Ik Wei Chong, Clyde + Co, Shanghai

As an international firm, we regularly deal with applications for recognition and enforcement of foreign arbitral awards in the Chinese Courts. These applications involve a two-stage approach:

1. submitting an application for the recognition of the award;
2. submitting an application for enforcement against the judgment debtor’s assets in China.

The time limit for an application for recognition and enforcement of a foreign arbitral award is two years from the time the arbitral award is issued. Usually there is no problem in complying with this time limit when filing an application for recognition. However, in the case of an application for enforcement, it is unclear whether the application should be submitted within two years from the date the arbitral award was issued, or the two year time limit starts to run anew from the date the court recognises the arbitral award. If the original two year time limit is still applicable, then there is always a risk the application for enforcement may not be able to be filed within time.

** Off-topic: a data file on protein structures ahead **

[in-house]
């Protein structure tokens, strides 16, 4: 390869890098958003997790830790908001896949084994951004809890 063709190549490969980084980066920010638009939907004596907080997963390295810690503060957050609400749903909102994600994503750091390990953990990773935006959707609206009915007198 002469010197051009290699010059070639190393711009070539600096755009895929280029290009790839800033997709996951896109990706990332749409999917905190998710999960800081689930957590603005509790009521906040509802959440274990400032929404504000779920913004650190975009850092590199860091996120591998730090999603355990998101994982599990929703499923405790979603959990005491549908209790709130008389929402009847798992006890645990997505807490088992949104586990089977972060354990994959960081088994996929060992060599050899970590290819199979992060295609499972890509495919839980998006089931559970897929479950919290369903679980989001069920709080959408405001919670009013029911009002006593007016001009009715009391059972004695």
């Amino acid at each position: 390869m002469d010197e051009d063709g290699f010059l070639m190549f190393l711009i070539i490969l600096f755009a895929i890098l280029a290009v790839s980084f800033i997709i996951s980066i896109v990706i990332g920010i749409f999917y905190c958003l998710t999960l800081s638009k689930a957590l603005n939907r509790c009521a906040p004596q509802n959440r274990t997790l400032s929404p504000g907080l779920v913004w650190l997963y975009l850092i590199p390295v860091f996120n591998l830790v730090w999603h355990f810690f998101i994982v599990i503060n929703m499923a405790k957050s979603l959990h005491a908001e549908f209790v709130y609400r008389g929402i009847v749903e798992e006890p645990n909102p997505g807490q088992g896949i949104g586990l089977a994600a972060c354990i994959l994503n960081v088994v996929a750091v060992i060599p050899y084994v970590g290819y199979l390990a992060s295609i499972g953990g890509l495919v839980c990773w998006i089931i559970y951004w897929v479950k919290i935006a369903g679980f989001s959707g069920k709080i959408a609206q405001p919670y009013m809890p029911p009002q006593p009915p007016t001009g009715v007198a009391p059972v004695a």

Fortunately, in 2013, a guidance by the Supreme Court of China [2013] MSTZ No. 43(the “Guidance Note”) sheds light on this issue. According to the Guidance Note, if there has been a court order recognising the award, the two year time limit for filing an application for enforcement of the award starts to run from the date of the court’s order of recognition. Further, the time limit can be interrupted / discontinued if, for example, a letter of demand for performance of debt is served on the respondent.
The above proposition later has been re-stated in another more superior judicial document (i.e. Interpretation on the Application of the Civil Procedure Law of the People’s Republic of China) issued by the same Supreme Court in 2015.

In view of the above, whenever there is likely to be a time bar issue for an application for enforcement of an award, it is advisable to send a letter of demand to the respondent to protect the time limit.